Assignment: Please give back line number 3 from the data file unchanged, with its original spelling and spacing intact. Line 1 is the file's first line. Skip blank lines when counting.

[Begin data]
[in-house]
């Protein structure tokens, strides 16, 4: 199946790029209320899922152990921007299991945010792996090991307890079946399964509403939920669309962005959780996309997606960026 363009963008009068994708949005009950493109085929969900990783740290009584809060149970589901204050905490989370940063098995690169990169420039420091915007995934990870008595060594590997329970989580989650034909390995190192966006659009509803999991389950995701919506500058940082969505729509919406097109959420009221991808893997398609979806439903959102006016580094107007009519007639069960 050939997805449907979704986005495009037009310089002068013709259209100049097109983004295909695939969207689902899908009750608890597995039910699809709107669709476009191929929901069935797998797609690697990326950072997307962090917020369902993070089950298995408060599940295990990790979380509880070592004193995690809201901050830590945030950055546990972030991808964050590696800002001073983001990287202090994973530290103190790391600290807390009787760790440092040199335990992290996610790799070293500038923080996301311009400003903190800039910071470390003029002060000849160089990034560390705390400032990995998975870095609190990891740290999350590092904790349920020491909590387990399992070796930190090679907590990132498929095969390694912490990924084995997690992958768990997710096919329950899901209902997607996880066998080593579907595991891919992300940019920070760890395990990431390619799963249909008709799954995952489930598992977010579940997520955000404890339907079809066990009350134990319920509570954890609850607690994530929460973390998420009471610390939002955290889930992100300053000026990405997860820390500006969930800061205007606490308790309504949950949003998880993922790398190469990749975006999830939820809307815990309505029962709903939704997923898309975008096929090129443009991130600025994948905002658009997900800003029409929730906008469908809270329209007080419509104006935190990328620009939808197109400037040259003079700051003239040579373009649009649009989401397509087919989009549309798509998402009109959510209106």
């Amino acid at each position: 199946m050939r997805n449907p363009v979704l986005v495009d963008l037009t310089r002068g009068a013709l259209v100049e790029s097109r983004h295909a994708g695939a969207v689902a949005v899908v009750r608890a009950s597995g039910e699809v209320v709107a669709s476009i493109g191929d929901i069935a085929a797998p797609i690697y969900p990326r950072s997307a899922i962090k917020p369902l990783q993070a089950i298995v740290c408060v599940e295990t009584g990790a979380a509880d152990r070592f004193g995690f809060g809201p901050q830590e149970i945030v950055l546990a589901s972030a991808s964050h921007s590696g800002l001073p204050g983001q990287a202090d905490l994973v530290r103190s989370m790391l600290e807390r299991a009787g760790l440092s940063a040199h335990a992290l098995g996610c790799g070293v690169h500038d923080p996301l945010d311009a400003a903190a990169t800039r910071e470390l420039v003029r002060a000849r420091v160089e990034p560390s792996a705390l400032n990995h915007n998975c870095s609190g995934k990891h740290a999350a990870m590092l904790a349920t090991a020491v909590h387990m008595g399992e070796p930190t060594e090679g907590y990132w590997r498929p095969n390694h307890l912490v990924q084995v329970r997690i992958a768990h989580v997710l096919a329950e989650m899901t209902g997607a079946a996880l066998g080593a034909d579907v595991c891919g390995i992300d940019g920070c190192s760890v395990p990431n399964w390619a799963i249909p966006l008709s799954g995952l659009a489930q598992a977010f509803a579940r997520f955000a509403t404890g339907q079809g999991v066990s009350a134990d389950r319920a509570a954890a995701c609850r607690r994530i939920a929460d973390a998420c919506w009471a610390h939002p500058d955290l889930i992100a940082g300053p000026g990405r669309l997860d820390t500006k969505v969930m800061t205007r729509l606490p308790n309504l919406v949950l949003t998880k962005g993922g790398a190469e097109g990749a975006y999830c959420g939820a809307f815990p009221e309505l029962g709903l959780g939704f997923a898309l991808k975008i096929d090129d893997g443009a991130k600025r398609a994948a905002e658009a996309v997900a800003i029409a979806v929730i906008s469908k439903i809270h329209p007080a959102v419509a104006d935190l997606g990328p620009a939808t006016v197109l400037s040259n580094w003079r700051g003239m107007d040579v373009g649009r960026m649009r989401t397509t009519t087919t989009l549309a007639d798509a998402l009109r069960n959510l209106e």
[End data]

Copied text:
């Amino acid at each position: 199946m050939r997805n449907p363009v979704l986005v495009d963008l037009t310089r002068g009068a013709l259209v100049e790029s097109r983004h295909a994708g695939a969207v689902a949005v899908v009750r608890a009950s597995g039910e699809v209320v709107a669709s476009i493109g191929d929901i069935a085929a797998p797609i690697y969900p990326r950072s997307a899922i962090k917020p369902l990783q993070a089950i298995v740290c408060v599940e295990t009584g990790a979380a509880d152990r070592f004193g995690f809060g809201p901050q830590e149970i945030v950055l546990a589901s972030a991808s964050h921007s590696g800002l001073p204050g983001q990287a202090d905490l994973v530290r103190s989370m790391l600290e807390r299991a009787g760790l440092s940063a040199h335990a992290l098995g996610c790799g070293v690169h500038d923080p996301l945010d311009a400003a903190a990169t800039r910071e470390l420039v003029r002060a000849r420091v160089e990034p560390s792996a705390l400032n990995h915007n998975c870095s609190g995934k990891h740290a999350a990870m590092l904790a349920t090991a020491v909590h387990m008595g399992e070796p930190t060594e090679g907590y990132w590997r498929p095969n390694h307890l912490v990924q084995v329970r997690i992958a768990h989580v997710l096919a329950e989650m899901t209902g997607a079946a996880l066998g080593a034909d579907v595991c891919g390995i992300d940019g920070c190192s760890v395990p990431n399964w390619a799963i249909p966006l008709s799954g995952l659009a489930q598992a977010f509803a579940r997520f955000a509403t404890g339907q079809g999991v066990s009350a134990d389950r319920a509570a954890a995701c609850r607690r994530i939920a929460d973390a998420c919506w009471a610390h939002p500058d955290l889930i992100a940082g300053p000026g990405r669309l997860d820390t500006k969505v969930m800061t205007r729509l606490p308790n309504l919406v949950l949003t998880k962005g993922g790398a190469e097109g990749a975006y999830c959420g939820a809307f815990p009221e309505l029962g709903l959780g939704f997923a898309l991808k975008i096929d090129d893997g443009a991130k600025r398609a994948a905002e658009a996309v997900a800003i029409a979806v929730i906008s469908k439903i809270h329209p007080a959102v419509a104006d935190l997606g990328p620009a939808t006016v197109l400037s040259n580094w003079r700051g003239m107007d040579v373009g649009r960026m649009r989401t397509t009519t087919t989009l549309a007639d798509a998402l009109r069960n959510l209106e």